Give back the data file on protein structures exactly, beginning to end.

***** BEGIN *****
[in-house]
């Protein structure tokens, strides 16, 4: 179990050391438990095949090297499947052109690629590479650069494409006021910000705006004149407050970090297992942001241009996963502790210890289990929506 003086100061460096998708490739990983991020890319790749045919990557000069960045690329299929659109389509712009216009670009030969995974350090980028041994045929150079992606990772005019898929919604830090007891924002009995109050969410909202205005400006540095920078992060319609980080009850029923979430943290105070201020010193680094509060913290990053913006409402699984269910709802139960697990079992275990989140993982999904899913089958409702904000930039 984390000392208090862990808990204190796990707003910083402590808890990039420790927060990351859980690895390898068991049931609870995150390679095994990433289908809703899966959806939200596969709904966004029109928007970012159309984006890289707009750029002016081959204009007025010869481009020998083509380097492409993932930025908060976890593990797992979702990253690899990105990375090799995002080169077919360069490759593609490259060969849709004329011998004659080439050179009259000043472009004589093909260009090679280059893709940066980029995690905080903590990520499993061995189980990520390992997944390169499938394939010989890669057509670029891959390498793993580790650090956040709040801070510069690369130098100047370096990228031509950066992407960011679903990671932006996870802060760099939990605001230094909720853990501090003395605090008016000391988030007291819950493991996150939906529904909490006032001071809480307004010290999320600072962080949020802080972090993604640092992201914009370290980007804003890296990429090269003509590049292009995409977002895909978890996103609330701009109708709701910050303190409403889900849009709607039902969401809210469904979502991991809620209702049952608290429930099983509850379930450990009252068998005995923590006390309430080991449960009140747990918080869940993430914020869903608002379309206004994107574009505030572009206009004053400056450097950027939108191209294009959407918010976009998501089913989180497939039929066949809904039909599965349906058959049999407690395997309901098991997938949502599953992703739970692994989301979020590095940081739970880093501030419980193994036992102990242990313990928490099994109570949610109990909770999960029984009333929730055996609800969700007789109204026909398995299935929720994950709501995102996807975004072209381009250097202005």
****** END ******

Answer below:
[in-house]
């Protein structure tokens, strides 16, 4: 179990050391438990095949090297499947052109690629590479650069494409006021910000705006004149407050970090297992942001241009996963502790210890289990929506 003086100061460096998708490739990983991020890319790749045919990557000069960045690329299929659109389509712009216009670009030969995974350090980028041994045929150079992606990772005019898929919604830090007891924002009995109050969410909202205005400006540095920078992060319609980080009850029923979430943290105070201020010193680094509060913290990053913006409402699984269910709802139960697990079992275990989140993982999904899913089958409702904000930039 984390000392208090862990808990204190796990707003910083402590808890990039420790927060990351859980690895390898068991049931609870995150390679095994990433289908809703899966959806939200596969709904966004029109928007970012159309984006890289707009750029002016081959204009007025010869481009020998083509380097492409993932930025908060976890593990797992979702990253690899990105990375090799995002080169077919360069490759593609490259060969849709004329011998004659080439050179009259000043472009004589093909260009090679280059893709940066980029995690905080903590990520499993061995189980990520390992997944390169499938394939010989890669057509670029891959390498793993580790650090956040709040801070510069690369130098100047370096990228031509950066992407960011679903990671932006996870802060760099939990605001230094909720853990501090003395605090008016000391988030007291819950493991996150939906529904909490006032001071809480307004010290999320600072962080949020802080972090993604640092992201914009370290980007804003890296990429090269003509590049292009995409977002895909978890996103609330701009109708709701910050303190409403889900849009709607039902969401809210469904979502991991809620209702049952608290429930099983509850379930450990009252068998005995923590006390309430080991449960009140747990918080869940993430914020869903608002379309206004994107574009505030572009206009004053400056450097950027939108191209294009959407918010976009998501089913989180497939039929066949809904039909599965349906058959049999407690395997309901098991997938949502599953992703739970692994989301979020590095940081739970880093501030419980193994036992102990242990313990928490099994109570949610109990909770999960029984009333929730055996609800969700007789109204026909398995299935929720994950709501995102996807975004072209381009250097202005």